Once upon a time, the retail investment world was a quiet, rather pleasant place where a small, distinguished cadre of trustees and asset managers devised prudent portfolios for their well-heeled clients within a narrowly defined range of high-quality debt and equity instruments. Financial innovation and the rise of the investor class changed all that.
One innovation that has gained traction as a supplement to traditional retail and institutional portfolios is the investment class broadly known as Structured Products. Structured products offer retail investors easy access to derivatives.
In this article, we will provide you with an introduction to structured products, with a particular focus on their applicability in diversified retail portfolios.
What Are Structured Products?
Structured products are designed to facilitate highly customized risk-return objectives. This is accomplished by taking a traditional security, such as a conventional investment-grade bond, and replacing the usual payment features (e.g. periodic coupons and final principal) with non-traditional payoffs derived not from the issuer’s own cash flow, but from the performance of one or more underlying assets.
Payoffs from these performance outcomes are contingent in the sense that, if the underlying assets return “x,” then the structured product pays out “y.” This means that structured products closely relate to traditional models of option pricing, although they may also contain other derivative categories such as swaps, forwards and futures, as well as embedded features that include leveraged upside participation or downside buffers.
Structured products originally became popular in Europe and have gained currency in the U.S., where they are frequently offered as SEC-registered products, which means they are accessible to retail investors in the same way as stocks, bonds, exchange traded funds (ETFs) and mutual funds. Their ability to offer customized exposure to otherwise hard-to-reach asset classes and subclasses makes structured products useful as a complement to traditional components of diversified portfolios.
Looking Under the Hood
Let’s look at the example below: A well-known bank issues structured products in the form of notes, each with a notional face value of $1,000. Each note is actually a package consisting of two components – a zero-coupon bond and an autocall option on an underlying equity instrument, such as a common stock or an ETF mimicking a popular index like the S&P 500. Maturity is in 3 years.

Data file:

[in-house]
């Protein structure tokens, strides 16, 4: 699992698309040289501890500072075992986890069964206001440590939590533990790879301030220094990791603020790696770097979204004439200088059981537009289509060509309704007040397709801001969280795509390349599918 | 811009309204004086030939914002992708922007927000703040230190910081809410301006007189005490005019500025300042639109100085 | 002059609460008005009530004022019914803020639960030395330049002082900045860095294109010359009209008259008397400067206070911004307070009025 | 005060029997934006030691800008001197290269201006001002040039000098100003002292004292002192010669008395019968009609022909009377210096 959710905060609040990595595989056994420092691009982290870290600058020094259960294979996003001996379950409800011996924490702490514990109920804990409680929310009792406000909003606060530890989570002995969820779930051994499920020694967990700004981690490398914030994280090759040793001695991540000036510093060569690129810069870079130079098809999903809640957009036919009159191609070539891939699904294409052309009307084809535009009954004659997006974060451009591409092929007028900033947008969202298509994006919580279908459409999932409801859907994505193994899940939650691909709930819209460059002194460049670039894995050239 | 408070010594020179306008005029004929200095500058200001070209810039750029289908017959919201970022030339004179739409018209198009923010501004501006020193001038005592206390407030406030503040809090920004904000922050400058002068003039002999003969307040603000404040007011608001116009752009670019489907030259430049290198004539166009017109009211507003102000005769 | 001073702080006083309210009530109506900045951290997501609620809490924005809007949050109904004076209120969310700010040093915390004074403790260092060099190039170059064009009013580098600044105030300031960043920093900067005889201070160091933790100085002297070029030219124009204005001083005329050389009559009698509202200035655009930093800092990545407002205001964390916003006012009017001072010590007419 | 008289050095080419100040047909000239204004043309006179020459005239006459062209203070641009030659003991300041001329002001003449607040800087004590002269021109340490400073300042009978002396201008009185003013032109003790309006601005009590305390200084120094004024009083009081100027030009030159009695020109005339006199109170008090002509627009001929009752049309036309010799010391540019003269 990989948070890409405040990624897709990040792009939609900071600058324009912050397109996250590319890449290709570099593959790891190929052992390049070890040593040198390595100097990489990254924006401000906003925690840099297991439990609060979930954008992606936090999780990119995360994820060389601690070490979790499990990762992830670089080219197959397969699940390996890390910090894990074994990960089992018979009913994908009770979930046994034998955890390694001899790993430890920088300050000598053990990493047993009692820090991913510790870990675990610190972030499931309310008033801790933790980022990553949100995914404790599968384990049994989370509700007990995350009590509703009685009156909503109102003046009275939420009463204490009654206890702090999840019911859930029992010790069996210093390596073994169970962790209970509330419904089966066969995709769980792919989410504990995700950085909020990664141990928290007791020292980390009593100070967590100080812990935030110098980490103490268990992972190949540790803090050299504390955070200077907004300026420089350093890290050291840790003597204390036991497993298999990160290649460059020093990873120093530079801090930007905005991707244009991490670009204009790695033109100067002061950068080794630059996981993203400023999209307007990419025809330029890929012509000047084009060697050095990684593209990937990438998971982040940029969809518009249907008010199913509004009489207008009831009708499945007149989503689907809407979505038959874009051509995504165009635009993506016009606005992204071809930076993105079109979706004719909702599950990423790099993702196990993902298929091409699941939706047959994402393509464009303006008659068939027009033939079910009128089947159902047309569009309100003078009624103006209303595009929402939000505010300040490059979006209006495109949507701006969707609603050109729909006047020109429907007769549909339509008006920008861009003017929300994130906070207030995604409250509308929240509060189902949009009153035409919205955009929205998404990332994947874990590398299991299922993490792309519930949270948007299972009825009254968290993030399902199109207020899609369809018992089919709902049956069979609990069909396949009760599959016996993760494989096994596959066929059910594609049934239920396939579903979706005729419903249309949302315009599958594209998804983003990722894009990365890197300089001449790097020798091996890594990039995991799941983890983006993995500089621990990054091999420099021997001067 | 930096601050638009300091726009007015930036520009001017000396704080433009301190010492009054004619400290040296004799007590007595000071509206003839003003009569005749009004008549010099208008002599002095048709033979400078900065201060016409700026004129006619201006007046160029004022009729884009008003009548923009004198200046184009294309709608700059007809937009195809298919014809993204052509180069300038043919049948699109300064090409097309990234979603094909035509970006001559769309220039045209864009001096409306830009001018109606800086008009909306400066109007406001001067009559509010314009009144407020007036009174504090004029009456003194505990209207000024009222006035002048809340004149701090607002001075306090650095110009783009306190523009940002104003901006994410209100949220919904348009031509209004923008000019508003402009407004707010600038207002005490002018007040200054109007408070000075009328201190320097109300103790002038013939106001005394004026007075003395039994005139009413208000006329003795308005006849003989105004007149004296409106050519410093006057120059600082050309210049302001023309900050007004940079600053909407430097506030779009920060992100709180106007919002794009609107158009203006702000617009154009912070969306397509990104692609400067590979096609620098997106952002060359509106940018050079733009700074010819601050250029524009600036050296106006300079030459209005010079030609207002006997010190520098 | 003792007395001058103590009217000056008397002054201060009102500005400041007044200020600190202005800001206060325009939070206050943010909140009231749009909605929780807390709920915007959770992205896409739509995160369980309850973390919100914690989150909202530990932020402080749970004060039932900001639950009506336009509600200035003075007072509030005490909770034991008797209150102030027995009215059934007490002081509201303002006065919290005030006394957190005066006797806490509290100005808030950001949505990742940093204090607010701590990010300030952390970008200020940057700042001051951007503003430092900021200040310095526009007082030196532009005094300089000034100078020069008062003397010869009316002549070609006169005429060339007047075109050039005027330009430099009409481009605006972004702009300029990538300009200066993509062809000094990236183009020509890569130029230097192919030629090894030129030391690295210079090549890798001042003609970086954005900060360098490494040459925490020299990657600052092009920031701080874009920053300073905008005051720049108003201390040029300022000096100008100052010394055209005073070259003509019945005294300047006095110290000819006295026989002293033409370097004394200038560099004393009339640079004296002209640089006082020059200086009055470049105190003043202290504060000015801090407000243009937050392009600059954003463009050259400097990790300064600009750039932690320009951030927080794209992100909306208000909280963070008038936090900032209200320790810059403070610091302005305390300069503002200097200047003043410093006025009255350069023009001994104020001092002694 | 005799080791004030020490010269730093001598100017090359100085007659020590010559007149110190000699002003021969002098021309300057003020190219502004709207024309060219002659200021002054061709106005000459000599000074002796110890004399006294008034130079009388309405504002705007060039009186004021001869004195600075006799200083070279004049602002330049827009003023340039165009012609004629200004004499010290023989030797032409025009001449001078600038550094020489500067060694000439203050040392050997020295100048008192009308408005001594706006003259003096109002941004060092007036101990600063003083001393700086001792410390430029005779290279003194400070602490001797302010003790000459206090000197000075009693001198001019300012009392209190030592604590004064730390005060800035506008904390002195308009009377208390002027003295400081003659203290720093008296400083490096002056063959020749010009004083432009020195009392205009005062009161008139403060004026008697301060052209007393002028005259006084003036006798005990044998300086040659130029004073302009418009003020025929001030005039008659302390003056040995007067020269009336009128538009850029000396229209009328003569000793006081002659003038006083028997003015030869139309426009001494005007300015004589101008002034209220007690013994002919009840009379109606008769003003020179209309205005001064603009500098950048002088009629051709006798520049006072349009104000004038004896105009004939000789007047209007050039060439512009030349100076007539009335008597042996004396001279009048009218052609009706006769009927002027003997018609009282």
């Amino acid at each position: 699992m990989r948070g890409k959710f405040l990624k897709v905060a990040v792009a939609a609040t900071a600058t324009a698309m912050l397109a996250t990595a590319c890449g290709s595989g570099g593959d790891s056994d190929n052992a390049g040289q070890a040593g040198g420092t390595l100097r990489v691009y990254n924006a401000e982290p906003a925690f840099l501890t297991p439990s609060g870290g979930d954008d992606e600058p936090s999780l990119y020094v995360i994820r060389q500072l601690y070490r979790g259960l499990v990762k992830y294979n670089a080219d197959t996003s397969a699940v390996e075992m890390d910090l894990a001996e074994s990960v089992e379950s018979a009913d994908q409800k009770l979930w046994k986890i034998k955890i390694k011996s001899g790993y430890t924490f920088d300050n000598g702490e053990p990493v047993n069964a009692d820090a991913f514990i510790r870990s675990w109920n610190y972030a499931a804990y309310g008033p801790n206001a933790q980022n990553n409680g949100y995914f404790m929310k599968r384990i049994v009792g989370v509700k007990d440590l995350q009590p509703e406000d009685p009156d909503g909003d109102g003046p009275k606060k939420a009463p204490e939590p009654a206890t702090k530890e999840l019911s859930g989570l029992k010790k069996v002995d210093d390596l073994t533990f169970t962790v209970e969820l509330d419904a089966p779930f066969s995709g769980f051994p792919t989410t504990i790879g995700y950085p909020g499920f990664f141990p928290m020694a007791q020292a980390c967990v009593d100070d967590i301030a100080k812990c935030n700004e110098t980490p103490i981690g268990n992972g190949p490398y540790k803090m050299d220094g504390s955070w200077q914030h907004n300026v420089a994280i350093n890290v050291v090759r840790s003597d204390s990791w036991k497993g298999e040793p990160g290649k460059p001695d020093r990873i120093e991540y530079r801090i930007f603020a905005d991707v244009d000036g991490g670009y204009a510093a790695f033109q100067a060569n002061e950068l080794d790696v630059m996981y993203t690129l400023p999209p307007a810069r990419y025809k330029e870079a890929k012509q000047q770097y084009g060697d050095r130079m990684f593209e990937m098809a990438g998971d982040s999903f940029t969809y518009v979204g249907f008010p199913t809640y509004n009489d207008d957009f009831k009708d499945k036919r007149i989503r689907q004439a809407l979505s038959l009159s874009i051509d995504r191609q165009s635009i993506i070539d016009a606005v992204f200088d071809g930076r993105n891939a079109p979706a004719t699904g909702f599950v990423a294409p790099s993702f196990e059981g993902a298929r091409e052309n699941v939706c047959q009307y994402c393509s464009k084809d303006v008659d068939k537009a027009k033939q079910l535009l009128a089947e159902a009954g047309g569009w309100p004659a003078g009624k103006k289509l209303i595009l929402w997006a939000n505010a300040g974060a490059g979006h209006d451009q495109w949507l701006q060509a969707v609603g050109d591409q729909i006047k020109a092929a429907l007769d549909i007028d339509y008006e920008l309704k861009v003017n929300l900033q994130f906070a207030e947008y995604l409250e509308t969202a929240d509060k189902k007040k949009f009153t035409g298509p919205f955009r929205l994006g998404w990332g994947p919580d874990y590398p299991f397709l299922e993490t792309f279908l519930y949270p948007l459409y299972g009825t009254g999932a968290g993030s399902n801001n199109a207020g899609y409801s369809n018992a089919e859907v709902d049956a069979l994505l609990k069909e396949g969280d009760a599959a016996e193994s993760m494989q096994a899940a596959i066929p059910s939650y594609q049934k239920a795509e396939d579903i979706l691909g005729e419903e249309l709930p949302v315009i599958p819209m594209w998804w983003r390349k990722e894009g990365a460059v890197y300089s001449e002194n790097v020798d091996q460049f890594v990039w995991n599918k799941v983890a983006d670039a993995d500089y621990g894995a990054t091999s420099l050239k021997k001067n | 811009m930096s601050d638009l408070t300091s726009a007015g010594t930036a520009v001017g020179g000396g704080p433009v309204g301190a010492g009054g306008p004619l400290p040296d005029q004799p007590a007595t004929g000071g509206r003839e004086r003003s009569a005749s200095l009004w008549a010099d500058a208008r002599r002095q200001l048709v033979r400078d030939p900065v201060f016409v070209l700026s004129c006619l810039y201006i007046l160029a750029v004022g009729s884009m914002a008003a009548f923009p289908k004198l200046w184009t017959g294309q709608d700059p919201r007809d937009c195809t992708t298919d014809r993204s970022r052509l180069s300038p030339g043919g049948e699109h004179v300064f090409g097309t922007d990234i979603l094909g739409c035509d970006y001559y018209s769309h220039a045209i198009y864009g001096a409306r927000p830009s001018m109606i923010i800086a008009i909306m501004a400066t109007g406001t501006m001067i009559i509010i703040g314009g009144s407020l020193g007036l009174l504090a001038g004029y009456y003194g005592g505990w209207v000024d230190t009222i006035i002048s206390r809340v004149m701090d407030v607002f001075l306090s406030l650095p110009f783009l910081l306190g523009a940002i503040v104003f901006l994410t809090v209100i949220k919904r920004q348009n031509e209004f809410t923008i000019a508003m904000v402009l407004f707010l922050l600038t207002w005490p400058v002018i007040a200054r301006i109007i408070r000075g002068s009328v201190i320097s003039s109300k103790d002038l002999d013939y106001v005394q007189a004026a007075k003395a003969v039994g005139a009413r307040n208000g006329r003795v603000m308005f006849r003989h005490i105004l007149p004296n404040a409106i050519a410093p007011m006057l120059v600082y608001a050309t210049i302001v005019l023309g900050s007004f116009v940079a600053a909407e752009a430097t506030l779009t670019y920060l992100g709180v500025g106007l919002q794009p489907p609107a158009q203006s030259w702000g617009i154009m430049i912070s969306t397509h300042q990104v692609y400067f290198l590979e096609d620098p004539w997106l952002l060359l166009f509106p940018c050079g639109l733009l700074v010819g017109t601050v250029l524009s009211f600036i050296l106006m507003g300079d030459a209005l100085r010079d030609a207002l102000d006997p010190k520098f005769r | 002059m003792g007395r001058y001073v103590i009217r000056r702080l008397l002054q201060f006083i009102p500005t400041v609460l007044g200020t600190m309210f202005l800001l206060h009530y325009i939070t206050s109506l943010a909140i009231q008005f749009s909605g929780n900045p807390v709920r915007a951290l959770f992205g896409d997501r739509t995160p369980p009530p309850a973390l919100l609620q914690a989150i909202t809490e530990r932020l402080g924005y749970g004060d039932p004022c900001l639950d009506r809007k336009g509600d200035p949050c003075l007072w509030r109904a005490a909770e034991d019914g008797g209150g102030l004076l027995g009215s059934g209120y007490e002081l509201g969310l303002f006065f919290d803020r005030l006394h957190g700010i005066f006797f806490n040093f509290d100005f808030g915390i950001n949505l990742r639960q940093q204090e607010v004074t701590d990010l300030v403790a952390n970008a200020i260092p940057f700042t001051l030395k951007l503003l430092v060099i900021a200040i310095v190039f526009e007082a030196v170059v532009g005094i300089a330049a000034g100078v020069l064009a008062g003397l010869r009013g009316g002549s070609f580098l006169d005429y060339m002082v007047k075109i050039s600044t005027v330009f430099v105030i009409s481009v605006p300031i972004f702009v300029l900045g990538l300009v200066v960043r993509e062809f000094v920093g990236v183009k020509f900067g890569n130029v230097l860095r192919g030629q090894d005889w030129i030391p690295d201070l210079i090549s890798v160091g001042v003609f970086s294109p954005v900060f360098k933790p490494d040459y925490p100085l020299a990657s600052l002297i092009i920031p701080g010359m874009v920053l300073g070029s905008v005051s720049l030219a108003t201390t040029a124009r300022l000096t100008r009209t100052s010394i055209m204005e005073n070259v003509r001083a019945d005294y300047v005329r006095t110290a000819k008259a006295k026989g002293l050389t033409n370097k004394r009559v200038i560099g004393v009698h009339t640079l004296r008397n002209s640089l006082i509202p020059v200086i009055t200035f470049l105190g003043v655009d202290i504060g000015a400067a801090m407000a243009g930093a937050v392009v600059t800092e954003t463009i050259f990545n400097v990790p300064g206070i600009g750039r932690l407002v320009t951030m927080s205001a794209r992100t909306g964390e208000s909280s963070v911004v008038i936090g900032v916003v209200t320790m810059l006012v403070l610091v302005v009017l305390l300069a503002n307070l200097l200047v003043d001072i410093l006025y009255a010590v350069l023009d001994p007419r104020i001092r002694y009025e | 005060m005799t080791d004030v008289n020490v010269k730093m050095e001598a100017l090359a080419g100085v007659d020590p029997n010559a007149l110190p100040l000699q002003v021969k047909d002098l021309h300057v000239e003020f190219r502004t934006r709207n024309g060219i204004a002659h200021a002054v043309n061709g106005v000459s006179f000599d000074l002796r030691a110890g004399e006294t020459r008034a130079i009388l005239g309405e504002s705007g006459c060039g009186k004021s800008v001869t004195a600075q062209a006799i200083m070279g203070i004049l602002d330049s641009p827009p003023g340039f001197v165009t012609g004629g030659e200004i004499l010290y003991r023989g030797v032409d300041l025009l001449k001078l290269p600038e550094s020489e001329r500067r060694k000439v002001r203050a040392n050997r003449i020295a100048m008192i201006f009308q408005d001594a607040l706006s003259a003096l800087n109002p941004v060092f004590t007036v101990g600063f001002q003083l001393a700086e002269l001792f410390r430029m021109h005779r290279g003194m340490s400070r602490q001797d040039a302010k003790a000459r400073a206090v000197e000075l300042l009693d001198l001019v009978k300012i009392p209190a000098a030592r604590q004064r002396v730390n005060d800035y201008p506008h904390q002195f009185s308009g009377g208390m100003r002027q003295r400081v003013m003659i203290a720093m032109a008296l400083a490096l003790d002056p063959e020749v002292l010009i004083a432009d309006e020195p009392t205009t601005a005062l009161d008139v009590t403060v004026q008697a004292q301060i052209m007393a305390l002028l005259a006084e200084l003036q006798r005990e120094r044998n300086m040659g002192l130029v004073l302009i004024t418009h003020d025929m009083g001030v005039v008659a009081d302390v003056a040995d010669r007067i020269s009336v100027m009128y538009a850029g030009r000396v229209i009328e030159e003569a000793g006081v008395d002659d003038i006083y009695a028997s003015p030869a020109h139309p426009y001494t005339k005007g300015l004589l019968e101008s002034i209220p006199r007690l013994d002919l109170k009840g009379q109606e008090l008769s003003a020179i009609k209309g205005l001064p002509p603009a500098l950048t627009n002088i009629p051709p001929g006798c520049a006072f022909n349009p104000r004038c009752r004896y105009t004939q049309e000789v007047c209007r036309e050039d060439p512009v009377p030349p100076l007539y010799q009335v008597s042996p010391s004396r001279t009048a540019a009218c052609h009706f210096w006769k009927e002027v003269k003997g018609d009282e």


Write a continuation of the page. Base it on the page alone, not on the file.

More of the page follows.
Figure 1 represents what happens between issue and maturity date.
Although the pricing mechanisms that drive these values are complex, the underlying principle is fairly simple. On the issue date you pay the face amount of $1,000. This note is 100% capital-protected, meaning you will get your $1,000 back at maturity no matter what happens to the underlying asset. This is accomplished via the zero-coupon bond accreting from its original issue discount to face value.
For the performance component, the underlying asset is priced as a European autocall option, and will have intrinsic value at maturity if its value on that date is higher than its value when issued. If applicable, you earn that return on a one-for-one basis. If not, the option expires worthless and you get nothing in excess of your $1,000 return of capital.
100% capital protection offers a key benefit in the above example but an investor may be willing to trade off some or all protection in favor of more attractive performance potential. Let’s look at another example in which the investor gives up 100% capital protection for a combination of more potent performance features.
If the return on the underlying asset (R asset) is positive – between zero and 7.5% – the investor will earn double the return (e.g. 15% if the asset returns 7.5%). If R asset is greater than 7.5%, the investor’s return will be capped at 15%. If the asset’s return is negative, the investor participates one-for-one on the downside (i.e. no negative leverage). There is no capital protection.
Figure 2 shows the payoff curve for this scenario.
This strategy would be consistent with the view of a mildly bullish investor – one who expects positive but generally weak performance and is looking for an enhanced return above what he or she thinks the market will produce.
The Rainbow Note
One of the many attractions of structured products for retail investors is the ability to customize a variety of assumptions into one instrument. For example, a rainbow note is a structured product that offers exposure to more than one underlying asset. A lookback is another popular feature. In a lookback instrument, the value of the underlying asset is based not on its final value at expiration, but on an average of values taken over the note’s term, for example monthly or quarterly. In the options world, this is also called an Asian option to distinguish the instrument from the European or American option. Combining these types of features can provide attractive diversification properties.
A rainbow note could derive performance value from three relatively low-correlated assets, like the Russell 3000 Index of U.S. stocks, the MSCI Pacific ex-Japan index and the Dow-AIG commodity futures index. Attaching a lookback feature to this structured product could further lower volatility by “smoothing” returns over time.
The Bottom Line
The complexity of derivative securities has long kept them out of meaningful representation in traditional retail and many institutional investment portfolios. Structured products can bring many derivative benefits to investors who otherwise would not have access to them. As a complement to traditional investment vehicles, structured products have a useful role to play in modern portfolio management.
To find out how you can invest in NEBA’s Structured Products, visit www.nebafinancialsolutions.com